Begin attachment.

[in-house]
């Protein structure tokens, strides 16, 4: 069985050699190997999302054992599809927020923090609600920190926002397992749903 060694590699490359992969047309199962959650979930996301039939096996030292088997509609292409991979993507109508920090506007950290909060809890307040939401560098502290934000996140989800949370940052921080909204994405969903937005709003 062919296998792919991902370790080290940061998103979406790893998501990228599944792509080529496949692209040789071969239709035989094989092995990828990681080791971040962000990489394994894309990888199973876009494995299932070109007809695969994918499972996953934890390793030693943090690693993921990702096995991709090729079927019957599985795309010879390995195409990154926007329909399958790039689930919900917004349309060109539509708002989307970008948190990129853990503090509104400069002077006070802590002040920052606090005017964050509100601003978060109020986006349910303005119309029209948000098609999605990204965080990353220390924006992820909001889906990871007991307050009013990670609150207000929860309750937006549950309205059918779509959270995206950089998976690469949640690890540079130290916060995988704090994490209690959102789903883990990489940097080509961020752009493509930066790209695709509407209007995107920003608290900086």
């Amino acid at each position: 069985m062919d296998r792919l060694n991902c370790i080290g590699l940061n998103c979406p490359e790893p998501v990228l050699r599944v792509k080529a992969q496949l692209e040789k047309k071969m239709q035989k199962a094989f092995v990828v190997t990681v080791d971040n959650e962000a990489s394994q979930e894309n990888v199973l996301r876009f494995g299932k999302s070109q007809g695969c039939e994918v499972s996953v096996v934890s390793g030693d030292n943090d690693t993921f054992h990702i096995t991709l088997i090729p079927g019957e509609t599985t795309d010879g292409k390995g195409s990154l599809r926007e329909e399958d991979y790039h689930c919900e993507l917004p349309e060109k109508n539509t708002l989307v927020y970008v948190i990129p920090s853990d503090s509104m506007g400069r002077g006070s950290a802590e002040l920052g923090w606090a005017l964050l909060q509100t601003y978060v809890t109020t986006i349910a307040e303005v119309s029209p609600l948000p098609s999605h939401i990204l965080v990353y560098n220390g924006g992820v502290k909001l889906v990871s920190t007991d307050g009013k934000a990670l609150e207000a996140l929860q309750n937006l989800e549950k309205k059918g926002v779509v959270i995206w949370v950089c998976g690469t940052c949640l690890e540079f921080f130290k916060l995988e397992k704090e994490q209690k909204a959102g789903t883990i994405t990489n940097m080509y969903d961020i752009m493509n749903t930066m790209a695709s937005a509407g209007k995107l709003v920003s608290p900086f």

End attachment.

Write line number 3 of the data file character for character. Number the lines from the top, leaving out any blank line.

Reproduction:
């Amino acid at each position: 069985m062919d296998r792919l060694n991902c370790i080290g590699l940061n998103c979406p490359e790893p998501v990228l050699r599944v792509k080529a992969q496949l692209e040789k047309k071969m239709q035989k199962a094989f092995v990828v190997t990681v080791d971040n959650e962000a990489s394994q979930e894309n990888v199973l996301r876009f494995g299932k999302s070109q007809g695969c039939e994918v499972s996953v096996v934890s390793g030693d030292n943090d690693t993921f054992h990702i096995t991709l088997i090729p079927g019957e509609t599985t795309d010879g292409k390995g195409s990154l599809r926007e329909e399958d991979y790039h689930c919900e993507l917004p349309e060109k109508n539509t708002l989307v927020y970008v948190i990129p920090s853990d503090s509104m506007g400069r002077g006070s950290a802590e002040l920052g923090w606090a005017l964050l909060q509100t601003y978060v809890t109020t986006i349910a307040e303005v119309s029209p609600l948000p098609s999605h939401i990204l965080v990353y560098n220390g924006g992820v502290k909001l889906v990871s920190t007991d307050g009013k934000a990670l609150e207000a996140l929860q309750n937006l989800e549950k309205k059918g926002v779509v959270i995206w949370v950089c998976g690469t940052c949640l690890e540079f921080f130290k916060l995988e397992k704090e994490q209690k909204a959102g789903t883990i994405t990489n940097m080509y969903d961020i752009m493509n749903t930066m790209a695709s937005a509407g209007k995107l709003v920003s608290p900086f």